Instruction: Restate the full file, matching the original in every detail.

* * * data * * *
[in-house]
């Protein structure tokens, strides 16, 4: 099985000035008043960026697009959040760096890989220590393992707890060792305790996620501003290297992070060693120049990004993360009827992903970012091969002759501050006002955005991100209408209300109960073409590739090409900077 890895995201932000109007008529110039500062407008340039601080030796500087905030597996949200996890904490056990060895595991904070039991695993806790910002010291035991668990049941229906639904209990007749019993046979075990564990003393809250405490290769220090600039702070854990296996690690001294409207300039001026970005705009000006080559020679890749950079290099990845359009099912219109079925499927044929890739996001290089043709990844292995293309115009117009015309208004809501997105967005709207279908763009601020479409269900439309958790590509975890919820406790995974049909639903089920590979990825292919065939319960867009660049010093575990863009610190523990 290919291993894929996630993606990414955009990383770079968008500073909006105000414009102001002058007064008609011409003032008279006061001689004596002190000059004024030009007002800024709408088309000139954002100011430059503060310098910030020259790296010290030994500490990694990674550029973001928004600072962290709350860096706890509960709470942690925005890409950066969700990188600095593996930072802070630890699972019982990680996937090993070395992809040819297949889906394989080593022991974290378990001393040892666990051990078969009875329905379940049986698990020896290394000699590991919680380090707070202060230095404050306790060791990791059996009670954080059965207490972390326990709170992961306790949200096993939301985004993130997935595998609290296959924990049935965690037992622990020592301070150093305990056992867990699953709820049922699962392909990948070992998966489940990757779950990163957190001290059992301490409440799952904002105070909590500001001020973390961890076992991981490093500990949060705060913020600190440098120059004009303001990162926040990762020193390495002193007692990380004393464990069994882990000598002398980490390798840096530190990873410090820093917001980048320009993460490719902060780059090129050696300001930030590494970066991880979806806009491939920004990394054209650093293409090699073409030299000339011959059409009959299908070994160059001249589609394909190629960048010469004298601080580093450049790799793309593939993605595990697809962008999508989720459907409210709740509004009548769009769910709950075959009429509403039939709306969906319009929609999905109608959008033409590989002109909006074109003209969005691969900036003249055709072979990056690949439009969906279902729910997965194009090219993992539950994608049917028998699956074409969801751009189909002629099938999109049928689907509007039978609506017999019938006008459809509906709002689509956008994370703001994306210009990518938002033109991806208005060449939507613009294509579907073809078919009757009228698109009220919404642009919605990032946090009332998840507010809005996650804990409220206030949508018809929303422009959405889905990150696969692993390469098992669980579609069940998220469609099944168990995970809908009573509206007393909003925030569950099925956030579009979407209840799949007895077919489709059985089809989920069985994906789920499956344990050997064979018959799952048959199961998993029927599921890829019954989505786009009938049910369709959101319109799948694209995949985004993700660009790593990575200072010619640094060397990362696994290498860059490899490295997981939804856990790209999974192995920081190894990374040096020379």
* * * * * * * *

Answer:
[in-house]
């Protein structure tokens, strides 16, 4: 099985000035008043960026697009959040760096890989220590393992707890060792305790996620501003290297992070060693120049990004993360009827992903970012091969002759501050006002955005991100209408209300109960073409590739090409900077 890895995201932000109007008529110039500062407008340039601080030796500087905030597996949200996890904490056990060895595991904070039991695993806790910002010291035991668990049941229906639904209990007749019993046979075990564990003393809250405490290769220090600039702070854990296996690690001294409207300039001026970005705009000006080559020679890749950079290099990845359009099912219109079925499927044929890739996001290089043709990844292995293309115009117009015309208004809501997105967005709207279908763009601020479409269900439309958790590509975890919820406790995974049909639903089920590979990825292919065939319960867009660049010093575990863009610190523990 290919291993894929996630993606990414955009990383770079968008500073909006105000414009102001002058007064008609011409003032008279006061001689004596002190000059004024030009007002800024709408088309000139954002100011430059503060310098910030020259790296010290030994500490990694990674550029973001928004600072962290709350860096706890509960709470942690925005890409950066969700990188600095593996930072802070630890699972019982990680996937090993070395992809040819297949889906394989080593022991974290378990001393040892666990051990078969009875329905379940049986698990020896290394000699590991919680380090707070202060230095404050306790060791990791059996009670954080059965207490972390326990709170992961306790949200096993939301985004993130997935595998609290296959924990049935965690037992622990020592301070150093305990056992867990699953709820049922699962392909990948070992998966489940990757779950990163957190001290059992301490409440799952904002105070909590500001001020973390961890076992991981490093500990949060705060913020600190440098120059004009303001990162926040990762020193390495002193007692990380004393464990069994882990000598002398980490390798840096530190990873410090820093917001980048320009993460490719902060780059090129050696300001930030590494970066991880979806806009491939920004990394054209650093293409090699073409030299000339011959059409009959299908070994160059001249589609394909190629960048010469004298601080580093450049790799793309593939993605595990697809962008999508989720459907409210709740509004009548769009769910709950075959009429509403039939709306969906319009929609999905109608959008033409590989002109909006074109003209969005691969900036003249055709072979990056690949439009969906279902729910997965194009090219993992539950994608049917028998699956074409969801751009189909002629099938999109049928689907509007039978609506017999019938006008459809509906709002689509956008994370703001994306210009990518938002033109991806208005060449939507613009294509579907073809078919009757009228698109009220919404642009919605990032946090009332998840507010809005996650804990409220206030949508018809929303422009959405889905990150696969692993390469098992669980579609069940998220469609099944168990995970809908009573509206007393909003925030569950099925956030579009979407209840799949007895077919489709059985089809989920069985994906789920499956344990050997064979018959799952048959199961998993029927599921890829019954989505786009009938049910369709959101319109799948694209995949985004993700660009790593990575200072010619640094060397990362696994290498860059490899490295997981939804856990790209999974192995920081190894990374040096020379």